The Difference between a Discharged Bankruptcy and a Dismissed Bankruptcy

Having a dismissed bankruptcy and a discharged bankruptcy are two completely different things. Bankruptcy is dismissed when the borrower or court stops the process before it is resolved. Bankruptcy can result in discharged debts if the process comes to a conclusion and some of the debts of the borrower are forgiven.

Why Bankruptcies are Dismissed

Bankruptcies are dismissed for one of two reasons. First, the court can put a stop to the process if it determines the individual who filed is not actually eligible. This occurs if the court finds the person was hiding assets or income in order to attempt to have debts discharged that he or she could reasonably pay. The second scenario for a dismissal is when the borrower himself or herself calls off the process. This can occur if the borrower comes into an unexpected salary or payment that allows for the resolution of debts without a court settlement. It is better to resolve debts without bankruptcy when possible. However, a dismissed bankruptcy will still appear on your record if it is ever searched in full by a future lender or business partner.

Why Debts are Discharged

Debts are discharged only when the court determines there is sufficient reason to do so in the process of filing a bankruptcy. Lender violations of proper lending practices or statutes of limitations on debt are the most common reasons for discharge. However, some courts will discharge a debt if they determine repaying the debt would place the person filing for bankruptcy in a very compromised financial situation. Even in that case, the filer must usually repay a portion of the debt and have only the remaining sum discharged.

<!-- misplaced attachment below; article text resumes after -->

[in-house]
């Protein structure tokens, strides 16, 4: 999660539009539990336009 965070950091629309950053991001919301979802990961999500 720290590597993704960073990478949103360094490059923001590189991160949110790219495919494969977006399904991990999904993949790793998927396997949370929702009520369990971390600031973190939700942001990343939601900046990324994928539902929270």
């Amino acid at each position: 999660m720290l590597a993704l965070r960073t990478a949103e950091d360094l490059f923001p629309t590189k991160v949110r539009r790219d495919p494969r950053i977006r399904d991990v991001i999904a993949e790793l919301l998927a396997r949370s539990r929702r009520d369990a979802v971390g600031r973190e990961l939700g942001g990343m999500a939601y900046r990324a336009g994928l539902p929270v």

When to File Bankruptcy

Filing bankruptcy should not be taken lightly. It is a legal process that will significantly impact your financial future. Do not enter bankruptcy the second you lose your job or miss a payment on a loan. Instead, try other solutions to debt, such as modification, refinancing or deferment during difficult financial periods. If these options do not get you back on your feet, if you qualify for bankruptcy, you should at least consider entering the process. Bankruptcy provides numerous legal protections from creditors that can be necessary in order for you to regain your ability to meet day-to-day expenses. For many debtors, bankruptcy is the only permanent solution to getting a clean start and living debt free.

When to Dismiss a Bankruptcy Claim

Dismissing bankruptcy does not delete the record of your filing from your background. However, dismissing bankruptcy may delete the record from your credit score. Since a credit score is the primary criteria used in considering future loans, this can be a good reason to consider dismissing your bankruptcy request. Those borrowers who enter bankruptcy, though, typically do so after years of weighing their options and attempting to repay debts. Do not act hastily to dismiss the court process just because you think there may be another option. It is best to weigh the decision to dismiss a bankruptcy with as much consideration as you weighed the decision to file in the first place. 


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